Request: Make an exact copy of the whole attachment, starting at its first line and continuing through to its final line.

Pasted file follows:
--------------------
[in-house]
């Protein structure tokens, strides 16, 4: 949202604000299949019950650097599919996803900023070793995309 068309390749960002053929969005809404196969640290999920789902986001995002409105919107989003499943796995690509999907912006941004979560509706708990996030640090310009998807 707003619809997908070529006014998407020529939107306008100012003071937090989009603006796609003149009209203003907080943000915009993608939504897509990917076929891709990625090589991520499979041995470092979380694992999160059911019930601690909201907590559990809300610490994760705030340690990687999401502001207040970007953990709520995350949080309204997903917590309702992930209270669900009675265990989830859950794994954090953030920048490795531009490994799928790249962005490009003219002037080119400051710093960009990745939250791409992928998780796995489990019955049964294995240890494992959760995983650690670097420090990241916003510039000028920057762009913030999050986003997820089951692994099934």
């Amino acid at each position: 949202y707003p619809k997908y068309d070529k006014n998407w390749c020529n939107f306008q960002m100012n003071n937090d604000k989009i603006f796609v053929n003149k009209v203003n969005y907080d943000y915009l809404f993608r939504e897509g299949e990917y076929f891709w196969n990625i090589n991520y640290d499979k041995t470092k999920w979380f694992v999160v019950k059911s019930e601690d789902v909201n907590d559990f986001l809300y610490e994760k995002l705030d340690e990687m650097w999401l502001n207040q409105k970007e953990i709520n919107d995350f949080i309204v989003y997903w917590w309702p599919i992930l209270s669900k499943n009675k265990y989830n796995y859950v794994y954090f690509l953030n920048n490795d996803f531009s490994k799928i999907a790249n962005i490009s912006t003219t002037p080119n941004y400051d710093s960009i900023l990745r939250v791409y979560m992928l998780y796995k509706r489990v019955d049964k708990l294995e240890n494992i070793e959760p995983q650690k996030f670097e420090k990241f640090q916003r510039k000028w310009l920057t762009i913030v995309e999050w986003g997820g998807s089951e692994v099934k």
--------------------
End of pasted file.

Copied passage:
[in-house]
């Protein structure tokens, strides 16, 4: 949202604000299949019950650097599919996803900023070793995309 068309390749960002053929969005809404196969640290999920789902986001995002409105919107989003499943796995690509999907912006941004979560509706708990996030640090310009998807 707003619809997908070529006014998407020529939107306008100012003071937090989009603006796609003149009209203003907080943000915009993608939504897509990917076929891709990625090589991520499979041995470092979380694992999160059911019930601690909201907590559990809300610490994760705030340690990687999401502001207040970007953990709520995350949080309204997903917590309702992930209270669900009675265990989830859950794994954090953030920048490795531009490994799928790249962005490009003219002037080119400051710093960009990745939250791409992928998780796995489990019955049964294995240890494992959760995983650690670097420090990241916003510039000028920057762009913030999050986003997820089951692994099934």
């Amino acid at each position: 949202y707003p619809k997908y068309d070529k006014n998407w390749c020529n939107f306008q960002m100012n003071n937090d604000k989009i603006f796609v053929n003149k009209v203003n969005y907080d943000y915009l809404f993608r939504e897509g299949e990917y076929f891709w196969n990625i090589n991520y640290d499979k041995t470092k999920w979380f694992v999160v019950k059911s019930e601690d789902v909201n907590d559990f986001l809300y610490e994760k995002l705030d340690e990687m650097w999401l502001n207040q409105k970007e953990i709520n919107d995350f949080i309204v989003y997903w917590w309702p599919i992930l209270s669900k499943n009675k265990y989830n796995y859950v794994y954090f690509l953030n920048n490795d996803f531009s490994k799928i999907a790249n962005i490009s912006t003219t002037p080119n941004y400051d710093s960009i900023l990745r939250v791409y979560m992928l998780y796995k509706r489990v019955d049964k708990l294995e240890n494992i070793e959760p995983q650690k996030f670097e420090k990241f640090q916003r510039k000028w310009l920057t762009i913030v995309e999050w986003g997820g998807s089951e692994v099934k």